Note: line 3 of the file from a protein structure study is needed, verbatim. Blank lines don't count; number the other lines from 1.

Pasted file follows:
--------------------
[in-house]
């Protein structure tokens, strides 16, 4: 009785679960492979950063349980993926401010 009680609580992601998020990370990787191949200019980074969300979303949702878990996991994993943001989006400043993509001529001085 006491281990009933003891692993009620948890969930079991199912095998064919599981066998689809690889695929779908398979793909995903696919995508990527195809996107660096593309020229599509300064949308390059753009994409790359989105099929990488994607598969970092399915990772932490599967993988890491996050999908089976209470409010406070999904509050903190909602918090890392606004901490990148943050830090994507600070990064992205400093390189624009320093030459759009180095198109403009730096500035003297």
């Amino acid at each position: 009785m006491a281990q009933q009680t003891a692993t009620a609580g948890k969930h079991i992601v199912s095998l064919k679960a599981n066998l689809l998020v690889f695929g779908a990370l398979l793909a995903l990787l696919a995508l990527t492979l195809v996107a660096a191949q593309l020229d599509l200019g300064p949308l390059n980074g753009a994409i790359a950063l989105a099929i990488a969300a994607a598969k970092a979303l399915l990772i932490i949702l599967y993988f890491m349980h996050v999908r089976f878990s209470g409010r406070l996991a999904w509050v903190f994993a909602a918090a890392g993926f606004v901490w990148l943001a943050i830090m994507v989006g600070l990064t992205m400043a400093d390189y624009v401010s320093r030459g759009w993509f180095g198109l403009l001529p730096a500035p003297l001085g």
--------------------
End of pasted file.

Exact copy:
């Amino acid at each position: 009785m006491a281990q009933q009680t003891a692993t009620a609580g948890k969930h079991i992601v199912s095998l064919k679960a599981n066998l689809l998020v690889f695929g779908a990370l398979l793909a995903l990787l696919a995508l990527t492979l195809v996107a660096a191949q593309l020229d599509l200019g300064p949308l390059n980074g753009a994409i790359a950063l989105a099929i990488a969300a994607a598969k970092a979303l399915l990772i932490i949702l599967y993988f890491m349980h996050v999908r089976f878990s209470g409010r406070l996991a999904w509050v903190f994993a909602a918090a890392g993926f606004v901490w990148l943001a943050i830090m994507v989006g600070l990064t992205m400043a400093d390189y624009v401010s320093r030459g759009w993509f180095g198109l403009l001529p730096a500035p003297l001085g």